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Sports Medicine Feature

Source: Wikimedia Commons and Tobias Kleinlercher

Concussion Count Worrisome in Grades 8-12

Biloine W. Young • Fri, October 6th, 2017

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A survey of 13,088 boys and girls in grades 8, 10 and 12 revealed that nearly 1 in 5 teenagers has been diagnosed at least once with a concussion.

About 6% of the children reported experiencing head trauma multiple times. The study was carried out by a University of Michigan research team. The students responded to a questionnaire as part of the 2016 Monitoring the Future survey, an annual in-school assessment of U.S. students.

“While participation in contact sports can provide numerous health benefits and a way to build confidence and leadership, there is always the risk of concussion,” said Robert Glatter, M.D. a former sideline physician for the Jets and director of sports medicine and traumatic brain injury at Lenox Hill Hospital in Manhattan.

“We also know that between the ages of 10 and 12, the brain is undergoing significant maturation and development. Significant and repetitive trauma at this stage may affect not only brain chemistry and structure, but may lead to long-term neurodegenerative change,” added Glatter, who also is an assistant professor of medicine at Zucker School of Medicine at Hofstra/Northwell. “As a result, it’s best to limit pure collision sports such as football in this age range, replacing it with flag football, until the brain is more fully developed.”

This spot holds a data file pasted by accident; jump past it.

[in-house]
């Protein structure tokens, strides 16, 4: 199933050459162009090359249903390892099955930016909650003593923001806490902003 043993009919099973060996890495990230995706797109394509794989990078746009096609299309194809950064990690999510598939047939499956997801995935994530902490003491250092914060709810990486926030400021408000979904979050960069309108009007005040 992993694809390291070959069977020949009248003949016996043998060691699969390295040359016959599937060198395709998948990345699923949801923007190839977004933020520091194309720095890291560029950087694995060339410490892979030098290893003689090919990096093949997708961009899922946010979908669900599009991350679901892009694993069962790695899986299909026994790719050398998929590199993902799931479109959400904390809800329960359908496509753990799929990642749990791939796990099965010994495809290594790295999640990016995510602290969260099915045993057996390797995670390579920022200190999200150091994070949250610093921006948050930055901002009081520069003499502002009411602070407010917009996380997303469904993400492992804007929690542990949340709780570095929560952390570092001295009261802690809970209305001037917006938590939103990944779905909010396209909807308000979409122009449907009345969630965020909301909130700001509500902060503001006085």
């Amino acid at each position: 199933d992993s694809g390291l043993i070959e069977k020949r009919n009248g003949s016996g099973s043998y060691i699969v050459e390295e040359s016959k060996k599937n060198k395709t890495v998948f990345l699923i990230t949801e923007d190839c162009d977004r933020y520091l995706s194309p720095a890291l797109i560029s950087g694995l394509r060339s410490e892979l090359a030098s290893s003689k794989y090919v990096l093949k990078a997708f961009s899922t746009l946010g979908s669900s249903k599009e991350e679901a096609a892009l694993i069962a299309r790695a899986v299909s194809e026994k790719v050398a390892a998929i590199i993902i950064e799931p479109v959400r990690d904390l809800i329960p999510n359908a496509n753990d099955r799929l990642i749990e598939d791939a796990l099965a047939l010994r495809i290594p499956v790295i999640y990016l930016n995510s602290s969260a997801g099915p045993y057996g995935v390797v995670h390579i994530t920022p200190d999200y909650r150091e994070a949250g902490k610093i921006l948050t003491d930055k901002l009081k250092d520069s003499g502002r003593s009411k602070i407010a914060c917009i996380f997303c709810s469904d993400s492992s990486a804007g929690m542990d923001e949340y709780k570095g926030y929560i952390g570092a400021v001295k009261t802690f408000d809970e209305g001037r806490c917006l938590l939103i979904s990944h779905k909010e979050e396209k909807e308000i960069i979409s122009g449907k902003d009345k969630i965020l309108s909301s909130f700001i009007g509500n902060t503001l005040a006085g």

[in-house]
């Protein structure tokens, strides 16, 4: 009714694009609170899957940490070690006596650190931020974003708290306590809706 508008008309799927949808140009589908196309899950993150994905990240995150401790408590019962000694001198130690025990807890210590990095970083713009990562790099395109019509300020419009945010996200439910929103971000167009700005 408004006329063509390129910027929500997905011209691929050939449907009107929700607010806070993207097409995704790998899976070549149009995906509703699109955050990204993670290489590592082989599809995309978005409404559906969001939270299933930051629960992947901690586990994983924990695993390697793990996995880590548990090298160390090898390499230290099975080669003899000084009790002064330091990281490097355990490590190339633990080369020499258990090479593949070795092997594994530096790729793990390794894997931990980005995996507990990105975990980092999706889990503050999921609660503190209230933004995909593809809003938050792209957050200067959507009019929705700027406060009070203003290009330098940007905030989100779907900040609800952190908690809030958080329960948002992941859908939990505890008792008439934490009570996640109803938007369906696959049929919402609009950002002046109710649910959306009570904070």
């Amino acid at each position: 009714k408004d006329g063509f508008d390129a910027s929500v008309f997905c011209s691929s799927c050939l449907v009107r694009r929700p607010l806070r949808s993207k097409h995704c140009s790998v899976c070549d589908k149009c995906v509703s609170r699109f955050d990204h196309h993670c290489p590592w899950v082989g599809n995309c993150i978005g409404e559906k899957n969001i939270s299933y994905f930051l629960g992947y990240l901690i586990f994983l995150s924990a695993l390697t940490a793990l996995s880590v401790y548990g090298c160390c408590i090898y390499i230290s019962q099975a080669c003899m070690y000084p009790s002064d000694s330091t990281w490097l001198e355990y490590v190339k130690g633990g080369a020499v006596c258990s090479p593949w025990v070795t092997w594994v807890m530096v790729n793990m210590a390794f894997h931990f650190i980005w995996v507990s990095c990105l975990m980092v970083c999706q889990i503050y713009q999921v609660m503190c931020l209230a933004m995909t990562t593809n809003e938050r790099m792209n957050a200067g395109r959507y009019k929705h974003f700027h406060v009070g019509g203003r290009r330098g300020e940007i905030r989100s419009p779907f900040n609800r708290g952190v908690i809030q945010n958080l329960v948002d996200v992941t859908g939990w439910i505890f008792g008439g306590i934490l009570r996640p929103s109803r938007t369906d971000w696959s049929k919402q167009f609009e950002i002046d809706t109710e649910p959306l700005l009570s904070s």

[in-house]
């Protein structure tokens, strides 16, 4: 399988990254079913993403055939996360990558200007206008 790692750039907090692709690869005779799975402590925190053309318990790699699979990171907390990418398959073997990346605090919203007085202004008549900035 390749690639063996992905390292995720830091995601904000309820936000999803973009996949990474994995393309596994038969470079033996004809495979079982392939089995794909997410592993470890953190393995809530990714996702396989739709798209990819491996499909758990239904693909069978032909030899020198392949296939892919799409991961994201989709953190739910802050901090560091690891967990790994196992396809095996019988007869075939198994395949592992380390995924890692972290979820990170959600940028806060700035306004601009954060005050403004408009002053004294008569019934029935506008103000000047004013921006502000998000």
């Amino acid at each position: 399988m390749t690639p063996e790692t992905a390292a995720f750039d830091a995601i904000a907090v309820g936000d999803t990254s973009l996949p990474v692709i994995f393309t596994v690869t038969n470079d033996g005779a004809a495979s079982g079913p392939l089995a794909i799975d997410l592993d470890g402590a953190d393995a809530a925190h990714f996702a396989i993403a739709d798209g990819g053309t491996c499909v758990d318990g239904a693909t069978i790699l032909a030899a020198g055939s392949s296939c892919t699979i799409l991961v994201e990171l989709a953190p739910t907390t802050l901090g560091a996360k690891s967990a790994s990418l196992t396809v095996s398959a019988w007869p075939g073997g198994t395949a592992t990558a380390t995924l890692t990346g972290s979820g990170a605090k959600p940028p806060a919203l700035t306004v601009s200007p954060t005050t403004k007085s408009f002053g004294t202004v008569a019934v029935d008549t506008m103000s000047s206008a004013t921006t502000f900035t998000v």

The research team concluded concussions are far more common than has been suggested earlier by data compiled from emergency departments.

In this analysis researchers examined non-contact sports such as swimming and tennis along with the contact sports. They found that athletes were at most risk of suffering a concussion if they participated in football, ice hockey and wrestling. Philip Veliz, Ph.D., lead author of the survey, noted that students need to understand the importance of getting out of a game and not playing when they have been hurt.

According to the publication Newsday, in 2015 there were 383 suspected concussions reported among the 109 high schools who responded to the survey.

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